Valerio v. NH Department of Corrections, Commissioner et al

Filing 73

///ORDER granting 63 Motion for Summary Judgment. Clerk is directed to enter judgment and close the case. So Ordered by Chief Judge Landya B. McCafferty.(gla)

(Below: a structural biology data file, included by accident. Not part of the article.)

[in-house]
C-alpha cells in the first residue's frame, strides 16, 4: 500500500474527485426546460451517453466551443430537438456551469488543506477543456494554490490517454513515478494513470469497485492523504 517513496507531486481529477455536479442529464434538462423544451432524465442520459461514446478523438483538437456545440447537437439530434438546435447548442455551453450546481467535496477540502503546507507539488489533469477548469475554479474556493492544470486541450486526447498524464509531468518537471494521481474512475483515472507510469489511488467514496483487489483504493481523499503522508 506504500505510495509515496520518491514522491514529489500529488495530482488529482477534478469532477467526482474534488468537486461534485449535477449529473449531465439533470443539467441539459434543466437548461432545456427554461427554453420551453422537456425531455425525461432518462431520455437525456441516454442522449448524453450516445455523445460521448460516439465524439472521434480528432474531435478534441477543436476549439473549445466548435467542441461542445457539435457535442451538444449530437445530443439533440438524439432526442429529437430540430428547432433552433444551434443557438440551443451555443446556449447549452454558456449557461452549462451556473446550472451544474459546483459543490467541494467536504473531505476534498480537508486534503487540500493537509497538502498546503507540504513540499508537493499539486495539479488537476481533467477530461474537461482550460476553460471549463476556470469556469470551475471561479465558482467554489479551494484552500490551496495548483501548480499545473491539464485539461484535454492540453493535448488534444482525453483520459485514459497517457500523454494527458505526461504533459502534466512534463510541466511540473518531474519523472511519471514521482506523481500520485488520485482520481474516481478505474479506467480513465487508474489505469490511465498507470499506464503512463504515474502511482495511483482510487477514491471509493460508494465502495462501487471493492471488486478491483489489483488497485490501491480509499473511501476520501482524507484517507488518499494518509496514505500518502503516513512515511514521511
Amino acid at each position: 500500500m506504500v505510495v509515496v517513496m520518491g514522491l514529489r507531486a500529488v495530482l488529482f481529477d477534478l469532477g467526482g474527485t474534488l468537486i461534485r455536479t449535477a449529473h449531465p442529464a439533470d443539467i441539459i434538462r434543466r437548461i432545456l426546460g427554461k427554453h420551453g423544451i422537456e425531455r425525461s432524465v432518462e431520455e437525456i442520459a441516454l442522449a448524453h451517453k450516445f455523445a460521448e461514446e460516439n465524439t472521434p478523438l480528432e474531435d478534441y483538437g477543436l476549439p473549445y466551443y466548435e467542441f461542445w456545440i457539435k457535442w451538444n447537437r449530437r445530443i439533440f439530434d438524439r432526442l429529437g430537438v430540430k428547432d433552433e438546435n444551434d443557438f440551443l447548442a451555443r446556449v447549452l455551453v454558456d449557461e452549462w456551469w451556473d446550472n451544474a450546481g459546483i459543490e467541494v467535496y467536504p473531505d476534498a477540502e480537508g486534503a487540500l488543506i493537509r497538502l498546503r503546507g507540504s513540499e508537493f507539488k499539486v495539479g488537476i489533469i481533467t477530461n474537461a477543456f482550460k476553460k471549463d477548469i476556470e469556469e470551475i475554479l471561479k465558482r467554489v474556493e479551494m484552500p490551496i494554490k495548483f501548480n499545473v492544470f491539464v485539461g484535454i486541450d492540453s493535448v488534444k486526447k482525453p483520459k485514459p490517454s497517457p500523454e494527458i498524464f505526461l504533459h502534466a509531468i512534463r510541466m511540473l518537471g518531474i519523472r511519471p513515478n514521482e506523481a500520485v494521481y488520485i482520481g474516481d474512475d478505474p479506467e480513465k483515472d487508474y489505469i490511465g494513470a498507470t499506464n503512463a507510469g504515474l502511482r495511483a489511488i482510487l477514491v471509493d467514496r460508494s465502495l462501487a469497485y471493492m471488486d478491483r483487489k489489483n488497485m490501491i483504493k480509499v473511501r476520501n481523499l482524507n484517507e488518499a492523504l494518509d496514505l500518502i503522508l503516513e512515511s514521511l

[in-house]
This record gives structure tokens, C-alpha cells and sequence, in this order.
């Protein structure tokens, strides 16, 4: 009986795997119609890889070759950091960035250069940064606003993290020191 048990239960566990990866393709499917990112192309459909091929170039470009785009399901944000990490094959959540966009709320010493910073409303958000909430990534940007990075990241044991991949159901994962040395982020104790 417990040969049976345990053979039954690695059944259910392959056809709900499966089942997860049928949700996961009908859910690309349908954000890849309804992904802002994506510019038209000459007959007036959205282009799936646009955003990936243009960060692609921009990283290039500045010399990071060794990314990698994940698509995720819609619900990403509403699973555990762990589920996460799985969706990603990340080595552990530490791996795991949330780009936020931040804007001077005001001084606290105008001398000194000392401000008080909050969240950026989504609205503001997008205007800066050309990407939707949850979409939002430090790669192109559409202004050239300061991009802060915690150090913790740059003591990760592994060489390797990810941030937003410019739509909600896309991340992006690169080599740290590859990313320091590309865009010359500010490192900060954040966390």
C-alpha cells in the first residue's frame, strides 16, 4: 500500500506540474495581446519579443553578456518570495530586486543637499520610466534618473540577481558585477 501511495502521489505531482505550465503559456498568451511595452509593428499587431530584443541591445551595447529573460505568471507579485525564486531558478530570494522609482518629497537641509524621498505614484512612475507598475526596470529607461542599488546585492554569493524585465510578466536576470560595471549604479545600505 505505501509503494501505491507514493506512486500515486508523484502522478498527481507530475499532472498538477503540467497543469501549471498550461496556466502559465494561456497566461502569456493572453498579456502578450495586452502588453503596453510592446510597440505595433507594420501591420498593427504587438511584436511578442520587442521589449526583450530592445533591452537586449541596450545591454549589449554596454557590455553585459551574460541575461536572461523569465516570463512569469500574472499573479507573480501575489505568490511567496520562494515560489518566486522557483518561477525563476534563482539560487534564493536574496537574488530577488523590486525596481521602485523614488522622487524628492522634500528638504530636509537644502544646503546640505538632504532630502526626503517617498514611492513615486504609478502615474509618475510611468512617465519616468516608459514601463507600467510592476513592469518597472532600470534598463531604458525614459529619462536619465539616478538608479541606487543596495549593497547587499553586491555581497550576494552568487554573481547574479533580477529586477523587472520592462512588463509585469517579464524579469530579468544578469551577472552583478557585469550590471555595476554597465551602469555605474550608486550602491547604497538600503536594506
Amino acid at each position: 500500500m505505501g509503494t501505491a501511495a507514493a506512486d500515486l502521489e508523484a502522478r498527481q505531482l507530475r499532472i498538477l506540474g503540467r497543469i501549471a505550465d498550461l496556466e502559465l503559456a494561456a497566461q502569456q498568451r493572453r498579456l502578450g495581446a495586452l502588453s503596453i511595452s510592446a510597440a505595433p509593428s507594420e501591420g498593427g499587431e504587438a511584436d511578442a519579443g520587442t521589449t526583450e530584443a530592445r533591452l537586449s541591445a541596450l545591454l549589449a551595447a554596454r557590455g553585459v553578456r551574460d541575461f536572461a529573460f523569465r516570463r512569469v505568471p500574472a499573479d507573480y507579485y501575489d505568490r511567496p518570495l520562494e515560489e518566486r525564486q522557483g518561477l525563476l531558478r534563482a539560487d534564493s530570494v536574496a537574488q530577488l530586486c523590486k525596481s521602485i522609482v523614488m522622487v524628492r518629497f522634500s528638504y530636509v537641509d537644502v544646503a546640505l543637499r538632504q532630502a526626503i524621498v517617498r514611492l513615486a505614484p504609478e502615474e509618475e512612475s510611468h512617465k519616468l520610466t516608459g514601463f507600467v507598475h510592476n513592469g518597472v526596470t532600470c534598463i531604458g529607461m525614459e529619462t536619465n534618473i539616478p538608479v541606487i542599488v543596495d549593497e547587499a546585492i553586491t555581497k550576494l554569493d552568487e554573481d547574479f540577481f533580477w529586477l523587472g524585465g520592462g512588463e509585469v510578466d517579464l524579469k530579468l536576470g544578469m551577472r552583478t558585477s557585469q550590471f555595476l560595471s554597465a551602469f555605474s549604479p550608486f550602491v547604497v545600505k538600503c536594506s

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UNITED STATES DISTRICT COURT FOR THE DISTRICT OF NEW HAMPSHIRE Dwayne M. Valerio v. Civil No. 15-cv-248-LM Opinion No. 2019 DNH 054 William Wrenn et al.1 O R D E R Before the court is the defendants’ motion for summary judgment (doc. no. 63), as to the sole claim remaining in this case. Plaintiff Dwayne Valerio filed an objection (doc. no. 65) to the motion. Defendants filed a reply (doc. no. 67) to the objection, and Valerio filed a surreply (doc. no. 68). Background2 I. Procedural History The operative complaint in this matter is plaintiff’s verified second amended complaint (doc. no. 57) (“SAC”), as construed by the court’s November 29, 2017 Order (doc. no. 56) approving the magistrate judge’s October 23, 2017 Report and Recommendation (doc. no. 53) (“October 2017 R&R”). The sole 1The defendants against whom this case is presently pending are New Hampshire State Prison Corrections Officers John Marescia and Bruce Sauerheber. All of the claims asserted against any other defendant have been dismissed, and all of the other defendants have been dropped as parties. 2The facts set forth in this section are undisputed unless otherwise noted. claim pending in this case, as set forth in the October 17 R&R, is as follows: [Corrections Officers John Marescia and Bruce Sauerheber], on October 16, 2013, subjected Valerio to a visual body cavity strip search, in front of forty to fifty other inmates and a video camera that could be monitored remotely by prison officials, without a privacy screen, and in the absence of exigent circumstances, in violation of Valerio’s First Amendment right to freely exercise his religion, as it violates Valerio’s religious beliefs to be unclothed in the presence of other men. October 2017 R&R, at 4. II. Facts Underlying Claim On October 16, 2013, Valerio attended an event at the New Hampshire State Prison, where he is incarcerated, called the Tailgate Revival, which Valerio describes as a Christian religious event attended by forty to fifty prisoners and fifty community volunteers. See SAC, 4-5 ¶ 14 (Doc. No. 57). After the event, the community volunteers were escorted out of the gym, and the inmates remained in the gym with ten corrections officers (“COs”). See id. at 5 ¶ 16 (Doc. No. 57). In the SAC, Valerio set forth the following sworn facts underlying his First Amendment claim, to which he swore in a declaration made pursuant to 28 U.S.C. § 1746: The COs . . . informed the inmates that they were stripping them out. The COs formed into three teams of three in which two performed a strip search each while one observed, which allowed for six inmates to be strip searched at the same time. These searches were conducted while the inmates being searched were 2 in plain view of each other and all the other inmates awaiting to be stripped searched [sic]. The Plaintiff was called over by [CO Marescia] and ordered to strip. Plaintiff requested a private search due to his religious convictions, which was denied. The search was conducted out in the open without the use of privacy screens and [in] direct view and proximity of the remaining forty (40) to fifty (50) inmates waiting to be searched. Id. at 5 ¶¶ 16-18 (Doc. No. 57). In the SAC, Valerio identified CO Sauerheber as the officer who observed Valerio’s stripsearch. See id. at 5 ¶ 19 (Doc. No. 57). III. DOC Administrative Grievance Process At the time the events underlying this case occurred, the DOC employed a procedure for handling inmate grievances “through which [inmates] seek formal review of an issue related to any aspect of their confinement if less formal procedures have not resolved the matter.” DOC Policy and Procedure Directive (“PPD”) 1.16(I) (eff. May 1, 2012) (Doc. No. 21-2, at 4). The DOC Manual for the Guidance of Inmates effective in October 2013 (“Inmate Manual”) states that before utilizing that administrative grievance process, an inmate must “try to talk to a staff member” about his or her complaint. No. 21-1, at 8, 9). Inmate Manual (Doc. If an inmate does not receive a satisfactory response after making an informal oral request, he or she must then file an Inmate Request Slip (“IRS”) to an appropriate prison official within thirty days of the date of the incident giving rise to the complaint. 3 See PPD 1.16(IV)(A)(1) (Doc. No. 21-2, at 5); Inmate Manual (Doc. No. 21-1, at 8). The next step is a written grievance to the warden of the inmate’s institution within thirty days of the date of the response the inmate received to his or her IRS. See PPD 1.16(IV)(B) (Doc. No. 21-2, at 6); Inmate Manual (Doc. No. 21-1, at 9). An inmate dissatisfied with the Warden’s response may utilize the last step of the grievance procedure by sending a grievance to the DOC Commissioner within thirty days of the date of the Warden’s response. See PPD 1.16(IV)(C) (Doc. No. 21-2 at 7); Inmate Manual (Doc. No. 21-1, at 9). The timeframes set forth in PPD 1.16 are mandatory, as is the use of appropriate forms at each stage of the grievance process. PPD 1.16(IV)(E)&(F) (Doc. No. 21-2, at 7, 8). The NHSP advises incoming inmates of its administrative grievance procedure by “issu[ing] to all inmates upon their arrival at the NHSP a copy of the [Inmate Manual].” May 19, 2016 Decl. of Bonnie Johnson Theriault (“Theriault Decl.”) ¶ 6 (Doc. No. 21-1, at 3). In addition to describing the grievance process, the Inmate Manual advises inmates where IRSs and grievance forms may be obtained, directs inmates to PPD 1.16., and states “The Complaint and Grievance process and its timeframe are mandatory and must be followed explicitly.” Inmate Manual (Doc. No. 21-1, at 9). It is undisputed that Valerio, like other inmates, received a copy of the Inmate Manual upon his arrival at the NHSP. 4 IV. Valerio’s Exhaustion Efforts The parties agree that Valerio did not follow the exhaustion procedures set forth in PPD 1.16, in that he did not file an IRS, did not file a grievance to the Warden, and did not file a grievance to the Commissioner concerning his complaint that his First Amendment right to freely exercise his religion had been abridged by the post-Tailgate Revival strip search. Instead of following those procedures, Valerio complained about the October 2013 Tailgate Revival strip search using the process for Prison Rape Elimination Act (“PREA”) administrative complaints, set forth in PPD 5.19, the DOC’s policy concerning procedures for addressing “prison sexual assault, sexual victimization and staff sexual misconduct aimed at [DOC inmates].” To that end, on February 2 and 3, 2015, Valerio wrote two letters (doc. nos. 31-6, 31-7) to the New Hampshire Attorney General (“NH AG”), which he copied to the DOC Victim Services Office (“VSO”), and on March 26, 2015, he sent a letter (doc. no. 31-8) to the VSO. In each of those letters Valerio asserted that he had suffered “sexual victimization” during the October 2013 post-Tailgate Revival strip search because the defendants’ conduct constituted “voyeurism,” as defined in an attachment to the PPD 5.19. See PPD 5.19, Att. 5 (Doc. No. 31- 4, at 15). Defendants do not dispute that Valerio wrote three letters to the NH AG and the VSO in February and March 2015 alleging 5 that he had been subject to sexual victimization. Further, it is undisputed that Valerio did not mention in any of the letters that the strip search violated the First Amendment, his right to exercise his religion, or otherwise violated his religious beliefs. Discussion Defendants move for summary judgment arguing that Valero did not properly exhaust his available administrative remedies for his First Amendment religious freedom claim, as he did not utilize the grievance process outlined in PPD 1.16. I. Summary Judgment Standard Summary judgment is warranted where “there is no genuine dispute as to any material fact and the movant is entitled to judgment as a matter of law.” Fed. R. Civ. P. 56(a); see also Xiaoyan Tang v. Citizens Bank, N.A., 821 F.3d 206, 215 (1st Cir. 2016). “An issue is ‘genuine’ if it can be resolved in favor of either party, and a fact is ‘material’ if it has the potential of affecting the outcome of the case.” Xiaoyan Tang, 821 F.3d at 215 (internal quotation marks and citations omitted). To obtain summary judgment, “the moving party must affirmatively demonstrate that there is no evidence in the record to support a judgment for the nonmoving party.” 477 U.S. 317, 332 (1986). Celotex Corp. v. Catrett, Once the moving party makes the 6 required showing, “‘the burden shifts to the nonmoving party, who must, with respect to each issue on which [it] would bear the burden of proof at trial, demonstrate that a trier of fact could reasonably resolve that issue in [its] favor.’” Flovac, Inc. v. Airvac, Inc., 817 F.3d 849, 853 (1st Cir. 2016) (citation omitted). “This demonstration must be accomplished by reference to materials of evidentiary quality,” and that evidence must be “‘significantly probative,’” and “more than ‘merely colorable.’” Id. (citations omitted). The nonmoving party’s failure to make the requisite showing “entitles the moving party to summary judgment.” II. Id. PLRA Exhaustion Requirements The exhaustion provision of the PLRA, 42 U.S.C. § 1997e(a), states that “[n]o action shall be brought with respect to prison conditions under section 1983 of this title, or any other Federal law, by a prisoner confined in any jail, prison, or other correctional facility until such administrative remedies as are available are exhausted.” Requiring inmates to exhaust administrative remedies before bringing suit in federal court “allows prison officials an opportunity to resolve disputes concerning the exercise of their responsibilities before being haled into court.” Jones v. Bock, 549 U.S. 199, 204 (2007). The Supreme Court has held “that the PLRA exhaustion requirement requires proper exhaustion.” 7 Woodford v. Ngo, 548 U.S. 81, 93 (2006). “[P]roper exhaustion” refers to “using all steps that the agency holds out, and doing so properly (so that the agency addresses the issues on the merits).” omitted) (emphasis in original). Id. (citation “[I]t is the prison’s requirements, and not the PLRA, that define the boundaries of proper exhaustion.” Jones, 549 U.S. at 218. The PLRA also requires that “[a]ll ‘available’ remedies must . . . be exhausted.” (2002) (citation omitted). Porter v. Nussle, 534 U.S. 516, 524, An inmate must exhaust all of the remedies available to him or her, whether those remedies are optional or mandatory under the prison’s grievance process. See Johnson v. Thyng, 369 F. App’x 144, 148-49 (1st Cir. 2010) (“[t]he emerging case law rejects [plaintiff]’s theory that an optional level of administrative review need not be exhausted for purposes of PLRA” (citing cases)). Claims for which administrative remedies have not been exhausted are subject to dismissal. Medina-Claudio v. Rodríguez-Mateo, 292 F.3d 31, 36 (1st Cir. 2002). The defendants bear the burden to show an administrative remedy was available and that [plaintiff] failed to exhaust it. If the defendants make this showing, the burden shifts to the prisoner to come forward with evidence showing there is something in his particular case that made the existing and generally available administrative remedies effectively unavailable to him. Fuqua v. Ryan, 890 F.3d 838, 844 (9th Cir. 2018) (internal quotation marks and citation omitted). 8 “‘Because failure to exhaust is an affirmative defense that the defendants must plead and prove, the ultimate burden of proof remains with the defendants.’” Id. (quoting Jones, 549 U.S. at 212). III. Analysis The questions before the court are whether the PPD 1.16 procedures were available to Valerio, and whether his letters complaining about the post-Tailgate Revival strip search constituted proper exhaustion of all of the administrative remedies available to Valerio, with regard to Valerio’s First Amendment Free Exercise claim. The court need not, and does not, consider whether the actions taken by Valerio were sufficient to exhaust a claim of sexual victimization under PREA, as no such claim is pending before the court.3 A. Alternative Means Valerio asserts that because he satisfied the process outlined in PPD 5.19 for filing a complaint concerning sexual victimization, he exhausted the First Amendment claim as that claim arose out of the same event which gave rise to his alleged sexual victimization. Notifying the defendants of a complaint by means other than the grievance process, however, does not 3Valerio raised such a claim in this matter, but the claim was dismissed as PREA does not provide for a private right of action. See May 3, 2016 Order (Doc. No. 18) (approving Apr. 1, 2016 R&R (Doc. No. 15)). 9 satisfy the PLRA exhaustion requirement. See Rachel v. Troutt, No. 18-6053, ___ F. App’x ___, 2019 WL 1077144, at *3, 2019 U.S. App. LEXIS 6825, at *6 (10th Cir. Mar. 7, 2019) (citation omitted); see also Jernigan v. Stuchell, 304 F.3d 1030, 1032 (10th Cir. 2002) (“the doctrine of substantial compliance does not apply” in context of PLRA exhaustion). Moreover, Valerio’s letters about sexual victimization did not raise any issues about potential religious freedom claims. Accordingly, the letters did not suffice to exhaust his First Amendment claim as a grievance must alert prison officials to the nature of the wrong or problem at issue to facilitate its resolution. See Reyes v. Smith, 810 F.3d 654, 658-59 (9th Cir. 2016) (citing Jones, 549 U.S. at 219). B. Ambiguity, Reasonable Notice, and Availability Valerio, while not disputing he received an Inmate Manual prior to the October 2013 strip search, has argued in an earlier stage of this case that the Inmate Manual itself was unclear as to whether his complaints about the October 2013 strip search could be the type of complaints covered by the grievance process, as he did not know then what his rights were and thus could not conclude if his claims were covered by the grievance procedures. See Obj. to Mot. to Dismiss (Doc. No. 31). Liberally construed, Valerio’s objection to the instant motion 10 for summary judgment raises the same argument, which the court addresses on the merits for the first time here. The undisputed facts in this case show that Valerio did not comply with any of the PPD requirements set forth in PPD 1.16, relating to inmate request slips, grievances, and the time limits for filing complaints. The mere existence of an administrative remedy process, however, does not indicate that the process was available to the inmate. In Ross v. Blake, 136 S. Ct. 1850, 1859 (2016), the Court noted three types of circumstances in which an administrative remedy, “although officially on the books,” could be deemed unavailable, thus defeating a defense of a failure to exhaust under the PLRA. One of those categories identified by the Court is relevant to this court’s consideration of plaintiff’s argument here: specifically, when a grievance procedure exists, “but no ordinary prisoner can discern or navigate it.”4 Id. An inmate who is kept in the dark about grievance procedures may in some circumstances succeed in showing that the procedures are effectively unavailable. 4The “Remedies that are not three types identified by the Court in Ross are: (1) when the grievance procedure “operates as a simple dead end—with officers unable or consistently unwilling to provide any relief to aggrieved inmates”; (2) when “some mechanism exists to provide relief, but no ordinary prisoner can discern or navigate it”; and (3) when “prison administrators thwart inmates from taking advantage of a grievance process through machination, misrepresentation, or intimidation.” Ross v. Blake, 136 S. Ct. 1850, 1859-60 (2016). There is no evidence to suggest that the first or third type of circumstance applies in his case. 11 reasonably communicated to inmates may be considered unavailable for exhaustion purposes.” Small v. Camden Cty., 728 F.3d 265, 271 (3d Cir. 2013); Goebert v. Lee Cty., 510 F.3d 1312, 1323 (11th Cir. 2007) (“If we allowed jails and prisons to play hideand-seek with administrative remedies, they could keep all remedies under wraps until after a lawsuit is filed and then uncover them and proclaim that the remedies were available all along.”). Cf. Ramirez v. Young, 906 F.3d 530, 538 (7th Cir. 2018) (“[t]he PLRA does not excuse a failure to exhaust based on a prisoner’s ignorance of administrative remedies, so long as the prison has taken reasonable steps to inform the inmates about the required procedures”). Pointing to the following language in the Inmate Manual -“If at any time you feel you have a legitimate complaint . . .” -- Valerio has asserted that the Inmate Manual did not reasonably apprise him of the availability of the administrative remedies set forth in PPD 1.16 because the prison did not explain what would constitute a “legitimate complaint,” appropriately raised through the grievance process.5 See Obj. to Mot. to Dismiss (Doc. No. 31) (quoting Inmate Manual (Doc. No. 21-1, at 8). One problem with Valerio’s argument about the lack 5Under the section heading, “Problem Solving Steps,” the Inmate Manual states, in part, that “[i]f at any time you feel that you have a legitimate complaint because you have been wrongly treated or are not receiving fair responses from your unit staff members or other staff members, you have a right to file a complaint.” Inmate Manual at 13 (Doc. No. 21-1, at 8). 12 of clarity in the phrase, “legitimate complaint,” however, is that the term does not appear in isolation. The phrase is clarified by the words that follow it, specifically, an inmate might have a “legitimate complaint” because he suffered wrongful treatment or received an unfair response from prison staff members. See Inmate Manual at 13 (Doc. No. 21-1, at 8). In other words, “legitimate” complaints can arise from staff misconduct. Further clarification comes from the remaining context. Under the heading of “Problem Solving Steps,” the Inmate Manual summarizes the steps required by PPD 1.16 and refers inmates seeking “complete information” to review PPD 1.16, which the Inmate Manual states may be found in a DOC library. 21-1, at 8, 9. Doc. No. PPD 1.16, in turn, broadly states that it applies to all inmates “for issues that arose during their confinement,” PPD 1.16(II), and that “the request slip, and grievance system provide methods for persons to complain about matters which seem to impinge on their rights or to redress wrongs,” PPD 1.16(III)(D) (Doc. No. 21-2, at 4). That section notifies inmates that if an inmate request is found to contain false information, disciplinary sanctions may be imposed, see id. PPD 1.16(III)(D) (Doc. No. 21-2, at 5), which suggests that the qualifier, “legitimate,” in the Inmate Manual, distinguishes between complaints based on facts and those based on falsehoods, and does not limit the type of issues covered by PPD 1.16. 13 In Ross v. Blakely, the Supreme Court clarified that courts must apply objective standards in considering whether a lack of clarity in the grievance procedures could be grounds for avoiding PLRA exhaustion. See id., 136 S. Ct. at 1859 (“when a remedy is . . . essentially ‘unknowable’—so that no ordinary prisoner can make sense of what it demands—then it is also unavailable,” but “[w]hen an administrative process is susceptible of multiple reasonable interpretations, Congress has determined that the inmate should err on the side of exhaustion.” (citation omitted)). When viewed in that light, Valerio’s arguments about the lack of clarity are unavailing; evidence of ambiguity in a phrase in the Inmate Manual, taken out of context, and evidence of Valerio’s uncertainty about the type of claims that could be grieved under PPD 1.16, taken together, do not come close to showing that the grievance procedures communicated to him by the Inmate Manual and PPD 1.16 were “essentially ‘unknowable’” under Ross. The undisputed facts demonstrate that the procedures outlined in PPD 1.16 were available to Valerio. Valerio concedes that he did not use that process to exhaust his claims. Accordingly, the defendants have shown they are entitled to summary judgment on their PLRA exhaustion defense. 14 Conclusion For the foregoing reasons, the defendants’ motion for summary judgment (doc. no. 63) is GRANTED. The Clerk is directed to enter judgment and close this case. SO ORDERED. ____________________________ Landya McCafferty United States District Judge March 25, 2019 cc: Dwayne M. Valerio, pro se Seth Michael Zoracki, Esq. 15